Ricoh has launched two new direct-to-garment (DTG) printers during FESPA 2017
Ricoh entered into the DTG space when it acquired direct-to-garment printer manufacturer AnaJet in early 2016. The new machines are manufactured at AnaJet’s California headquarters.
The two new machines, the Ricoh Ri 3000 and Ri 6000, are based on the Anajet mPower series with modifications and are equipped with better enhancements.
The printers take garment printing to the next level by enabling direct printing on shirts, socks, on materials ranging from 100% cotton and 100% light polyester to mixed garments up to 50/50 blends.
Designs can be easily previewed and modified based on the colour of fabric they are being printed to, so designs look the same on the screen as they will on the garment. This minimises the need for costly test prints and in-depth technical experimentation for repairing.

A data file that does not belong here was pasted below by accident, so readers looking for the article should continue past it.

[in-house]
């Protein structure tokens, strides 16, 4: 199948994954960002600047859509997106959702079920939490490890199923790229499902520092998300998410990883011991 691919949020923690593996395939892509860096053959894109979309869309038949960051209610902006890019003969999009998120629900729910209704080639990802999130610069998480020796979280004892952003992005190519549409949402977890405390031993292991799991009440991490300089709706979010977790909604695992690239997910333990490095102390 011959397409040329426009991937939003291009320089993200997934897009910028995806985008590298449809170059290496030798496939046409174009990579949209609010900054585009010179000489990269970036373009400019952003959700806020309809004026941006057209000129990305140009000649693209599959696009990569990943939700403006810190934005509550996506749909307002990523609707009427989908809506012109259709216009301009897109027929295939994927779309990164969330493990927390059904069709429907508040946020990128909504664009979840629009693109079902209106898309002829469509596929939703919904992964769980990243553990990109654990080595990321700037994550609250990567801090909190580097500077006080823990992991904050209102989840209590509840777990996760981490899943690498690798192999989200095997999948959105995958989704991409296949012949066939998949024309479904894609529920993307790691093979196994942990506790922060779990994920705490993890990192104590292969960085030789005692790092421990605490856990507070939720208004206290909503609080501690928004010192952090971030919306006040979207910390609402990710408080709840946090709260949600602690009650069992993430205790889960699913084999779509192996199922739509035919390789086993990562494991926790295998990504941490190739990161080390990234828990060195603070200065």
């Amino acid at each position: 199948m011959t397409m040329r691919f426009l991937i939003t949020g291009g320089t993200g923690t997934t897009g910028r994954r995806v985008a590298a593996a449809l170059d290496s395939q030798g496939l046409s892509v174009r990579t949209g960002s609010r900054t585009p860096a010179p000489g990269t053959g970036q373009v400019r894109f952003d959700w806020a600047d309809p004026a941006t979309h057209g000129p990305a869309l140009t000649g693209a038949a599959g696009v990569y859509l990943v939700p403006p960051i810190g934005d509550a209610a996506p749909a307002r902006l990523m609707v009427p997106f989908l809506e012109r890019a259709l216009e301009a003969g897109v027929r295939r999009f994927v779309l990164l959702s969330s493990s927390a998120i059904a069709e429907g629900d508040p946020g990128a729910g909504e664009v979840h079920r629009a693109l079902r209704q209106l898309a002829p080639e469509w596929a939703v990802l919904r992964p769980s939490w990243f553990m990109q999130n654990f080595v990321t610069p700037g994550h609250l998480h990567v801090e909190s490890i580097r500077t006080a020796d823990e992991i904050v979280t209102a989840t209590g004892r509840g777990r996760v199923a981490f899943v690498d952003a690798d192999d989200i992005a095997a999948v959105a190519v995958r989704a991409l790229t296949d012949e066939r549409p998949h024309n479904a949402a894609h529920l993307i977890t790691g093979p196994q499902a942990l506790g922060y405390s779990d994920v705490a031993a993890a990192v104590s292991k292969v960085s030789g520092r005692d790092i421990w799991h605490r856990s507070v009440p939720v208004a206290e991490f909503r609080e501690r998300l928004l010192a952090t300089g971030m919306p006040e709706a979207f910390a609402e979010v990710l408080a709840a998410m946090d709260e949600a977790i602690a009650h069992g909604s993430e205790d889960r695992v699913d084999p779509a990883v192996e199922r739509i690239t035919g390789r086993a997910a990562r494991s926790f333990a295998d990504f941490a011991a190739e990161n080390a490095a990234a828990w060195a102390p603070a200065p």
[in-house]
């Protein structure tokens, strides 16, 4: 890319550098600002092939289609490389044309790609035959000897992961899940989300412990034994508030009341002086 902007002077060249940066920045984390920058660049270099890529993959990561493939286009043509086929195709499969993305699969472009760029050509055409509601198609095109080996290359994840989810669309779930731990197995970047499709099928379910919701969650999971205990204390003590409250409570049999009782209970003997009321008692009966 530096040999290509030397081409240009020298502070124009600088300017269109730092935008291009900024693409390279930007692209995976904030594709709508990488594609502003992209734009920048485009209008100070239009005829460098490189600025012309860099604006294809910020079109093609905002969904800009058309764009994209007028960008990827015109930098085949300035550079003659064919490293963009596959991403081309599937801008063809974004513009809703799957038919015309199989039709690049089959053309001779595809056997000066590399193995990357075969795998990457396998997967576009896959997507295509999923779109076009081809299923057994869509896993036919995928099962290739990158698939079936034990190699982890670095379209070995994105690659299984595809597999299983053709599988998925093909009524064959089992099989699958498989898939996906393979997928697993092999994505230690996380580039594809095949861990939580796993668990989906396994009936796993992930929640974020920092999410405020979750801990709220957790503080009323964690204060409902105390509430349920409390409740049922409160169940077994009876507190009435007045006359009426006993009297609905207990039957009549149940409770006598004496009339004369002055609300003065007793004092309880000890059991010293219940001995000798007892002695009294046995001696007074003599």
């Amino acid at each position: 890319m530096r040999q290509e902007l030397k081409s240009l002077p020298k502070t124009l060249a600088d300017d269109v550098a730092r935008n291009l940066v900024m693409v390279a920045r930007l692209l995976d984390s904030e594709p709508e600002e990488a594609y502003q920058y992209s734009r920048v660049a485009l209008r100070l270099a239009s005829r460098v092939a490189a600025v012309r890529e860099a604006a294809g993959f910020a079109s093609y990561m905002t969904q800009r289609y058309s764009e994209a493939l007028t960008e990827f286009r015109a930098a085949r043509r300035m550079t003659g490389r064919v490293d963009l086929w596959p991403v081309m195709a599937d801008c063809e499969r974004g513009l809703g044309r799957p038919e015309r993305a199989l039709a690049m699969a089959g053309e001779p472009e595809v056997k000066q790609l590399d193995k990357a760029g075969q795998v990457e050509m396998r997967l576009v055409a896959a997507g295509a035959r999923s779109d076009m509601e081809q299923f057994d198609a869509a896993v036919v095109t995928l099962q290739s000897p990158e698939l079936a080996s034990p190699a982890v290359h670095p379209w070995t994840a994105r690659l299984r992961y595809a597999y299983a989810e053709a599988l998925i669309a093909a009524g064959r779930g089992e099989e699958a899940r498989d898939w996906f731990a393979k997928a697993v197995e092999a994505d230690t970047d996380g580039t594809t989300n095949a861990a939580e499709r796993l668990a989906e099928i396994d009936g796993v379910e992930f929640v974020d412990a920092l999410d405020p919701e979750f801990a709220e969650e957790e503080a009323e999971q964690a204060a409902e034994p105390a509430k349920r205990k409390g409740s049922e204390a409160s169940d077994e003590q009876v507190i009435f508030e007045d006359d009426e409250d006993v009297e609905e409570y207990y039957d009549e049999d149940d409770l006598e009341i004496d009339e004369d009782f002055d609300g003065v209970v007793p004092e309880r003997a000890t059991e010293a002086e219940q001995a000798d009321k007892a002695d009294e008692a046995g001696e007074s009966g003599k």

AnaJet international technical support specialist Marica Mody highlighted a variety of improvements on the previous AnaJet series, including an upgraded ink circulation system for white channels to improve ink flow and increase performance.
Mody said: “Screen printing, sublimation, transfer papers are huge markets that are successful, but none of them can do what DTG can do.”
The two new machines both have a printable area of 350x450mm but the Ri 3000 uses three Ricoh MH 2420 inkjet heads and the Ri 6000 uses six. In terms of speed, at 600dpi the Ri 6000 can print a 300x250mm area on a light garment in around 27 seconds, while the Ri 3000 takes 51 seconds. Both machines use AnaJet’s AnaRip software.
The machines also use AnaJet’s DTG water-based pigment inks, running CMYK plus double white.